Berlusconi, 78, will not however have to serve the sentence as the case’s statute of limitations expires later this year, well before any final ruling will have been reached on appeal.
“It was a good trial, passionate, but in terms of consequences the imminent expiration date takes all the pathos out of the verdict,” said prosecutor Henry John Woodcock.
The case centred around bribes totalling three million euros ($3.3 million) that were paid, through an intermediary, to Senator Sergio De Gregorio in order to get him to leave the coalition of then premier Romano Prodi.
The idea was to further weaken an already fragile coalition and the defection was widely seen as hurting Prodi’s government, which collapsed in 2008, two years after it was elected. Berlusconi’s centre-right Forza Italia party won the resulting election and he served a third term as Italian premier until 2011.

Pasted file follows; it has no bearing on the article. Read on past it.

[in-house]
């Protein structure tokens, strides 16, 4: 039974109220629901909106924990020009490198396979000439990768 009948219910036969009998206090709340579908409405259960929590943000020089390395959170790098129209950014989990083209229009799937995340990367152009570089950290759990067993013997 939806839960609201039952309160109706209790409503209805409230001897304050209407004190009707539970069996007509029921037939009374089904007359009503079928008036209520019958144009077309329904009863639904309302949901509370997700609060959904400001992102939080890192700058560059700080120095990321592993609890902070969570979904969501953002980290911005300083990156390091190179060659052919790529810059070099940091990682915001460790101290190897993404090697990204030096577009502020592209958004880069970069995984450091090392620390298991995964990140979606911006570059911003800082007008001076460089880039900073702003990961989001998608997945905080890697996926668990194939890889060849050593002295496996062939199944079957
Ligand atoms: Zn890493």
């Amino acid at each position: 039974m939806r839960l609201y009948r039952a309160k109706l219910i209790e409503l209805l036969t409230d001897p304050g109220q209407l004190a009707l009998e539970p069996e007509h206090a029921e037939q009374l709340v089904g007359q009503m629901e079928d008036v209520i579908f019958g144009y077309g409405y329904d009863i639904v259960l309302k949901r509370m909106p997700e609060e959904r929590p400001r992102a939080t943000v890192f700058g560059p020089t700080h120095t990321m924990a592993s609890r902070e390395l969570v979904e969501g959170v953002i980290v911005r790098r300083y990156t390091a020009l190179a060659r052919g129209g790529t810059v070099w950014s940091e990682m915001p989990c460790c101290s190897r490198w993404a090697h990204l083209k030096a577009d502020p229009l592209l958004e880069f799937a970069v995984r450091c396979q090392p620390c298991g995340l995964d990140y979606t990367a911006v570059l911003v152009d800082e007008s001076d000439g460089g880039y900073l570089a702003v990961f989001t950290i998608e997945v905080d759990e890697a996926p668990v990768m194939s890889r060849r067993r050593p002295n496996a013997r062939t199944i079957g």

The senator has admitted accepting the money.
The case marks the latest in a string of legal woes for Berlusconi.
Earlier this year, he completed a community service order for corporate tax fraud but was cleared of having sex with an under-age dancer after judges ruled he could not have known she was a minor.
Berlusconi would have gone to prison for the tax fraud had he been younger but was allowed to serve his time by helping out once a week with dementia sufferers at an old people’s home.
In summing up the bribery case, prosecutor Vincenzo Piscitelli had told the court the three million euros paid to the senator were “a colossal economic investment made with the aim of achieving the sole goal that interested Berlusconi, who was obsessed by his desire to kick Prodi out and take his post”.
The case will reach its statute of limitations in October or November at the latest, according to Italian media.